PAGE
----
Alexavier Estrada came to UConn as an undergraduate with his heart set on medical school. But as he followed that dream, he began to have doubts.
For one thing, he wanted a profession that would let him spend more time with his loved ones. And as he became involved in laboratory research, he discovered something else: “I really enjoyed working with a tight-knit group of like-minded individuals trying to push the boundaries of science,” he says. “I want to expand the pool of scientific knowledge, as opposed to just utilizing it to help patients.”
Then he enrolled in an introductory psychopharmacology course called Drugs and Behavior taught by Dr. John Salamone. He characterizes the class as “an unexpected gift.” It not only tied together the physiology, biochemistry and general chemistry courses he had previously taken, but it also helped him realize that he could help people through teaching instead of healing them as a medical doctor, he explains.
Now Alex is pursuing his Ph.D. in Pharmaceutical Sciences with a concentration in Medicinal Chemistry. His research involves synthesizing compounds to improve and expand the class of antibiotics known as dihydrofolate reductase inhibitors. He will be the first person in his family to earn a doctoral degree.
Even before beginning his Ph.D. work, the young man from Broad Brook, CT, had considerable research experience under his belt. As an undergrad, he worked as a research assistant in the Behavioral Neuroscience division of the Psychology Department under Dr. Salamone, where he prepared his honors thesis: Effort-Impariment and Depression Mimicry Produced by Interleukin l-beta.
When Alex graduated with a B.S. degree in Biological Sciences from UConn in May 2013, he was a full year younger than most of his classmates. He skipped a grade in elementary school. He was also a Louis Stokes Alliance for Minority Participation (LSAMP) Scholar and one of the 15 members of his class to be awarded a Day of Pride Scholarship, which offers full tuition, room and board.
Although he changed his mind about being a doctor, he says, “Science has always been my focus and passion for as long as I remember. There was never any thought of working and studying in any other field.”
Andrea Kadilak is originally from Syracuse, New York and received her B.S. in Chemical Engineering at Worcester Polytechnic Institute in Worcester, Massachusetts. She began at the University of Connecticut in August 2010 and is pursuing a PhD in Chemical Engineering. She works under Dr. Leslie Shor researching the applications of microfluidic devices in the field of soil ecohydrology to improve estimations in global climate modeling. In her spare time, she enjoys playing and listening to music, reading, cooking, and drawing. When the weather is nice and she’s not in lab, Andrea also enjoys bicycling, rock climbing, camping, and hiking with her dogs.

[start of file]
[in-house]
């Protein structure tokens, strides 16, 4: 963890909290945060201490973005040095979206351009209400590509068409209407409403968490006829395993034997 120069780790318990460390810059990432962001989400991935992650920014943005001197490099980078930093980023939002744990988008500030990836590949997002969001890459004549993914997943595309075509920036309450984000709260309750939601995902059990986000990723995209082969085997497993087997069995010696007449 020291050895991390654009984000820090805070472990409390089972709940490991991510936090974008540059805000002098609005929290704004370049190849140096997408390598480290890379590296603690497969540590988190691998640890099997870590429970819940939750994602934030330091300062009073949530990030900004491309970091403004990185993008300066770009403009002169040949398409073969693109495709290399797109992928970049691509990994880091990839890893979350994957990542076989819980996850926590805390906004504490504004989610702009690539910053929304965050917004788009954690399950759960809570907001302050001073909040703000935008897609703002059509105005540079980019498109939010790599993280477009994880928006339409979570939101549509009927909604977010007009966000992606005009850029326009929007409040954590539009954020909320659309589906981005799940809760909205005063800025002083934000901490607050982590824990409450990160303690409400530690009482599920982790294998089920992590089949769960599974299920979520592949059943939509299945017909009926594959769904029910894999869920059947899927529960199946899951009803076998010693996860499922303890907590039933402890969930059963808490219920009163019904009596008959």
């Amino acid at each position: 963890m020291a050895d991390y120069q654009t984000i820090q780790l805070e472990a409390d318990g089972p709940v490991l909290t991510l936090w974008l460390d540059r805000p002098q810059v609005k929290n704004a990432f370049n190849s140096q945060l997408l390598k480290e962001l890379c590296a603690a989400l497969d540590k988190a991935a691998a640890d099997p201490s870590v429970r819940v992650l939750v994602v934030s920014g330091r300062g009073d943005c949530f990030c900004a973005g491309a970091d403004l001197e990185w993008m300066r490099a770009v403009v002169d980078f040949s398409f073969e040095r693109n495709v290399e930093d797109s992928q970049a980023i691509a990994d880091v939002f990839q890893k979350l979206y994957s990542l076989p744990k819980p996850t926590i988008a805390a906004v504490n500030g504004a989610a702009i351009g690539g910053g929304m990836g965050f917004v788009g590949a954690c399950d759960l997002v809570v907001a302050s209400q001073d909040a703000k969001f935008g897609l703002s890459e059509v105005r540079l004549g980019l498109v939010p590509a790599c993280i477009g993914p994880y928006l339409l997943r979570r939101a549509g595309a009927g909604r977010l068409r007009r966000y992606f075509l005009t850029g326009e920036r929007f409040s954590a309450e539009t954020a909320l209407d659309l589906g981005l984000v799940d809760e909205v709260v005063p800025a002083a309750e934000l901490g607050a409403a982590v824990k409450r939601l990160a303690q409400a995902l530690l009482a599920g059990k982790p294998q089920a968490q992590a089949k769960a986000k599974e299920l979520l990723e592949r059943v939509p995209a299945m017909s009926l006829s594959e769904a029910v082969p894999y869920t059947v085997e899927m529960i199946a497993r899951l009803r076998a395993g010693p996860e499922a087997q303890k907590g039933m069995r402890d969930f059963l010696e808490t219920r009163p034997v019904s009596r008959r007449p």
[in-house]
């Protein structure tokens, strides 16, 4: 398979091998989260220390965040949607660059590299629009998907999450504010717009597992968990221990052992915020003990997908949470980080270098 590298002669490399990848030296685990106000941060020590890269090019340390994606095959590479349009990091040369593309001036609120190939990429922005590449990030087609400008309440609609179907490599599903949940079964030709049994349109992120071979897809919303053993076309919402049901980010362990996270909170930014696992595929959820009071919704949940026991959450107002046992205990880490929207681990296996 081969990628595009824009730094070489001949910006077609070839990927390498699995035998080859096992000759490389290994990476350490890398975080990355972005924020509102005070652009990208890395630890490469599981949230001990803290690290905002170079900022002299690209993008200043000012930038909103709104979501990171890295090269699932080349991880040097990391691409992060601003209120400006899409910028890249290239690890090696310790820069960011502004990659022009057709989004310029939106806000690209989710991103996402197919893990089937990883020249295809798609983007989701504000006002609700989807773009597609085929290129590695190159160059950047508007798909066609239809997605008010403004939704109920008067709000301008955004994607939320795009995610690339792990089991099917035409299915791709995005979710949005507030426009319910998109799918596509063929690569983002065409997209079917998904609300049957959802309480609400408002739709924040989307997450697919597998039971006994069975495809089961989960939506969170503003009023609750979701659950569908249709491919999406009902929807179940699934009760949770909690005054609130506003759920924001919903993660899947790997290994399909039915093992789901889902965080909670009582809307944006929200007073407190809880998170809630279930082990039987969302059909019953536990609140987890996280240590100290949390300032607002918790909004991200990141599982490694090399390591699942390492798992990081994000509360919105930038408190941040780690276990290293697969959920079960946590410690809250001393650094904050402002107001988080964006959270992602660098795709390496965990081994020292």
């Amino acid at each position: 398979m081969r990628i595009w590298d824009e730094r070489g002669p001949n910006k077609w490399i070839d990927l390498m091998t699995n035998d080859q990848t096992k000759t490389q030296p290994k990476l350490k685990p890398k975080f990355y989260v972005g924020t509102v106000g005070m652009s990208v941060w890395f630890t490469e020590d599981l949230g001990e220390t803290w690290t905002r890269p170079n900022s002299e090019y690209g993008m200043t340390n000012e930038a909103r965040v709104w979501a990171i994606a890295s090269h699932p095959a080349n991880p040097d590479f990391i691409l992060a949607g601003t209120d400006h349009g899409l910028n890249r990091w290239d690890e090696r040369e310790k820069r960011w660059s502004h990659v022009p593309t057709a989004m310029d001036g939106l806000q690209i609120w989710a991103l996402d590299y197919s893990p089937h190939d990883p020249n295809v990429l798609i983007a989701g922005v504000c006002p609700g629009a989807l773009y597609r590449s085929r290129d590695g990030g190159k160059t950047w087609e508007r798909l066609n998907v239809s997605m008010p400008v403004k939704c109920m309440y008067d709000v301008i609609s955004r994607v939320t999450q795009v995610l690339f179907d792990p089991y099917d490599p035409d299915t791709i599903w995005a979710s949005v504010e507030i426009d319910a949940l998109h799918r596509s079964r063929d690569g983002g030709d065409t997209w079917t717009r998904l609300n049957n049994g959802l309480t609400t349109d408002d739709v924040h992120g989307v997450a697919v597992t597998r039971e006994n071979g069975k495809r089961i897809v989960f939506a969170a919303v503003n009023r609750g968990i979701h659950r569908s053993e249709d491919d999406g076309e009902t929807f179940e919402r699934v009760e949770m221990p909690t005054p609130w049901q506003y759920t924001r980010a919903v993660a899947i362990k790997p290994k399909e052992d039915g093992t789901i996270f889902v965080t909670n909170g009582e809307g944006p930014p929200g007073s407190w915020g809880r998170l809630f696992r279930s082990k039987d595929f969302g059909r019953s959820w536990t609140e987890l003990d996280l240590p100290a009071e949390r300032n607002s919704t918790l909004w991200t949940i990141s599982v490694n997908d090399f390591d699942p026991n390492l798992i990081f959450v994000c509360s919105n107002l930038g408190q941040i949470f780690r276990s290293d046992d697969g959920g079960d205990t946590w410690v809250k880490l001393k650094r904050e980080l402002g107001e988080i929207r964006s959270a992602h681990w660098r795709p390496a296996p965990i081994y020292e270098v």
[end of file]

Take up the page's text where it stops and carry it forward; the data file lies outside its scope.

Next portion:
Brian Cruz completed his undergraduate study in Environmental Engineering at the University of California Riverside. There he worked on a variety of research projects with Dr. Sharon Walker including nanoparticle impacts on a model human gut and septic tank performance, and impacts of disinfectants on bacteria viability, virulence, and attachment to spinach. He also worked with Dr. Kawai Tam and Dr. David Cocker on developing a novel air pollution technology for lawn mowers (http://nox-out.com/). He began study and research at the University of Connecticut in 2014 and is pursuing a PhD in environmental engineering.
He is currently working with Dr. Leslie Shor to develop a novel soil transport system utilizing soil microorganisms to deliver beneficial bacteria and other agricultural payloads to actively-growing plant roots. Targeted delivery and controlled release of these payloads may have large implications for the agricultural industry. His research interests include engineering microbial systems, and understanding the fate and impacts of emerging contaminants in microbially active systems.
Brian enjoys cooking, fishing and hiking in his spare time.
Christine Endicott is a first year Ph.D. student in Chemical Engineering. She received her B.S. degree from the University of Connecticut in Chemical Engineering and her M.S. from Cornell University. After a few years working in the biopharmaceutical industry, she is returning to UConn to study methods to evolve drugs to combat drug resistant bacterial infections. In her free time, Christine enjoys traveling, reading, and watching Huskies Basketball.
When Deborah Dorcemus was little, she wanted superpowers so she could save the world. Her goals today have changed…but not that much. She still wants to save the world. Only now she wants to do it through biomedical engineering.
Deborah is currently conducting research on osteochondral (bone/cartilage) repair with UConn Health Center’s Institute for Regenerative Engineering, where she completed an internship as an undergrad.